uuconv, which enables you to convert HDB or V2 style
config files into
Taylor ones and vice versa. Because of its flexibility,
I use Taylor
format config files. However, you can easily change
the software to HDB
style, either by using the uuconv program, or by changing
Adding Hosts to the UUCP config
Adding a host to the UUCP network setup is done in several
keep things simple, only dial-in UUCP connections are
on the road are constantly on the move so they cannot
be reached at a
fixed phone number. The first step is to add the machine
to the list of
well-known UUCP hosts. These are trusted hosts that
are allowed to
dial-in and transfer data. The list of these machines
is kept in a
config file called sys in the Taylor config directory.
directory is mostly located in a subdirectory called
conf in the home
directory of the UUCP user. This conf file is the equivalent
Systems file in HDB.
Adding a host to this file is done by adding a number
lines describing the characteristics of this host. Most
characteristics are equal among the different hosts,
the sole difference
being the name of UUCP machine. To add a host, simply
fill out a
template file that is concatenated to the existing sys
file. The %s%
tokens in this template will be replaced by the actual
name of the UUCP
machine. To be able to delete a host later, the part
added will be
delimited by special comment lines that determine the
beginning and end
of a host section. The template is shown in Listing
2. As you can see, a
number of %s% tokens are present, and the beginning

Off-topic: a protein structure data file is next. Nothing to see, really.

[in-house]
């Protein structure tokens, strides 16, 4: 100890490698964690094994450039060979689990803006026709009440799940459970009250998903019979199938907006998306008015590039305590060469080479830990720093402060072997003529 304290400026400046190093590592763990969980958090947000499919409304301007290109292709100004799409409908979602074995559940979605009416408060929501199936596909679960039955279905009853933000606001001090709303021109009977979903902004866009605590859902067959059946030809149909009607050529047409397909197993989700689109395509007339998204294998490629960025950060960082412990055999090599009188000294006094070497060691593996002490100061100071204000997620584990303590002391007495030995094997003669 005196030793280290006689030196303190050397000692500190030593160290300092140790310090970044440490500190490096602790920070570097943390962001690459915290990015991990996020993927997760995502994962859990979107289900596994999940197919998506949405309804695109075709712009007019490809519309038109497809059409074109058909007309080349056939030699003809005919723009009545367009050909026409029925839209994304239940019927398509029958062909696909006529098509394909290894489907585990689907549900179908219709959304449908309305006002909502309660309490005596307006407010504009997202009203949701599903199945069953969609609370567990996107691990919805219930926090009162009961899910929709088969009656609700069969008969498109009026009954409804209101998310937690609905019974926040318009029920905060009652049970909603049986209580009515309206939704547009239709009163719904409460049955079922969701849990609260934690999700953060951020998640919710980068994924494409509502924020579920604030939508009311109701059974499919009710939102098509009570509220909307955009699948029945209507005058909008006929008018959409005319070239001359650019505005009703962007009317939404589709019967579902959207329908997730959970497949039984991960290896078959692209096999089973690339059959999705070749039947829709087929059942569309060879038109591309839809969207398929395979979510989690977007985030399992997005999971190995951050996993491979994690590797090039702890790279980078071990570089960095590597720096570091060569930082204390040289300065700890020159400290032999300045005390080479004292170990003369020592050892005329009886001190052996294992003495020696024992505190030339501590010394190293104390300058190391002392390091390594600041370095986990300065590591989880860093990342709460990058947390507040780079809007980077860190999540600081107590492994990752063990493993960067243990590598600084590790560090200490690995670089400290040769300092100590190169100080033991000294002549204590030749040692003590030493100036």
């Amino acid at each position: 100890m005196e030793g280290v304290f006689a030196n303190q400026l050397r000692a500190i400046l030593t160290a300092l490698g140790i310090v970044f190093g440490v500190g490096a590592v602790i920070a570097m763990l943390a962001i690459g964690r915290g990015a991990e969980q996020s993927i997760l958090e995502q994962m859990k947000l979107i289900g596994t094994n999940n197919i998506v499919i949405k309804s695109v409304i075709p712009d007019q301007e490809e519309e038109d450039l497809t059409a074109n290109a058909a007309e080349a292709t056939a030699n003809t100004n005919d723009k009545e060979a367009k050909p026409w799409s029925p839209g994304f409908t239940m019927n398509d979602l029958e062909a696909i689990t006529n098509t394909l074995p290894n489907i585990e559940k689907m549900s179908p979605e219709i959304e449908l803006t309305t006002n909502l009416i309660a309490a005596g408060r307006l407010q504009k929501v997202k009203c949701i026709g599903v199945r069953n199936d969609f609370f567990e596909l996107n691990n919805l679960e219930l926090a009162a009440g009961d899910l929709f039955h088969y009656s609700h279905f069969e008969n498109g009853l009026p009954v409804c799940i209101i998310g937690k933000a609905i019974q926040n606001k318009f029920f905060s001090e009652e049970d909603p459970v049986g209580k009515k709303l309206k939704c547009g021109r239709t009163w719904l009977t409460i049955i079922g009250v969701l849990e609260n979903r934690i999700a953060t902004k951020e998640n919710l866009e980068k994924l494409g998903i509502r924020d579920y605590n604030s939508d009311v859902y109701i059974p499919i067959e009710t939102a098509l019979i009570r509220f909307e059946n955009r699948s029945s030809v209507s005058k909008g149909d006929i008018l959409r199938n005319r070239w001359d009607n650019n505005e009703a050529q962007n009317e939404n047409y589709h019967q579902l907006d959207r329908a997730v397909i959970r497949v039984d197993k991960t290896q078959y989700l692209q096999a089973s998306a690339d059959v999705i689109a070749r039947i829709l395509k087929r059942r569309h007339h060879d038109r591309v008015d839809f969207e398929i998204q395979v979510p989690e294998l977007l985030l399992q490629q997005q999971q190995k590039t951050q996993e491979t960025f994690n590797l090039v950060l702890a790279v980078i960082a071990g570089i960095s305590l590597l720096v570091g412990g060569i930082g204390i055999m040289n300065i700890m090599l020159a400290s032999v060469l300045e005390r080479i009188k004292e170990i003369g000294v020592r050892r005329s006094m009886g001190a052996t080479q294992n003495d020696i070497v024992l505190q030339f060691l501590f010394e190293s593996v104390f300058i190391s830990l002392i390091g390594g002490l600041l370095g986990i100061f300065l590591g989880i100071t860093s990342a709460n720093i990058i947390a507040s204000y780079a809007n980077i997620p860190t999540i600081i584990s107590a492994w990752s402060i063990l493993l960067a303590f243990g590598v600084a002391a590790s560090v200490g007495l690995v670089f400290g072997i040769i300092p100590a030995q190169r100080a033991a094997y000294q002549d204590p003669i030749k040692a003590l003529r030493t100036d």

and ending of this
host section are marked with START and END.
Before a change is made to the sys file, a backup is
has taught me that one backup sometimes is not enough
-- if you make the
same mistake twice you have lost the original. So, a
history is kept of
a maximum of three old sys files. The remote system
is allowed to send
and receive mail and news, plus it may upload or download
the UUCP public storage in /usr/spool/uucppublic. The
remote system is
never called (see the time configuration line). Finally,
the remote system uses for dialing in is called uu%s%.
As shown in Listing 1, adding a host is done in the
function addhost. It
will first scan the active sys file to see if the host
present. If so, it will issue a warning mail to root
and exit. If not,
it makes a backup of the sys file, opens the template,
and adds the host
to the bottom of the sys file. The function also replaces
the %s% tokens
with the name of the new system.
Before the new system can dial-in, it must be added
to the /etc/passwd
file. A UUCP connection is made by logging in and starting
UUCP shell called uucico (UUCP Copy In Copy Out). So,
for each user the
following line is added to the /etc/passwd file:
uu%s%:*:UID:GID:Dial in UUCP account for
In this line, %s% is replaced by the name of the system
The UID and GID are a unique User ID number and the
Group ID of the UUCP
group. The function adduser in Listing 1 will take care
of this. It will
first read the /etc/group file to determine the GID
of the UUCP group.
If found, it will add the user uu%s% to the group file.
It will open the
/etc/passwd file and determine the first unused UID.
It will then add
the line to the file. The account is default disabled,
as there is a "*"
in the password field, and the network or system operator
this account a secret password for security reasons.
When these two
functions are completed succesfully, the remote system
is able to dial
in. However, it still needs to be fed data, that is,
mail and news. The
next thing to do is tell the news and mail software
that they can batch
outgoing data for this new system.
Adding Hosts to the News Configuration
For CNews the configuration is stored in a number of
files in the home
directory of the news user. This also applies to INN,
but the files and
formats are different. The main configuration file for
CNews is sys.
This file contains the names and setting for systems
and defines which newsgroups are exchanged with a system.
contains an example of this sys file.
To add a host to this file, simply add a line describing
for this system. While this line is added, the %s% tokens
with the actual name of the system. In Listing 1, this
action is done in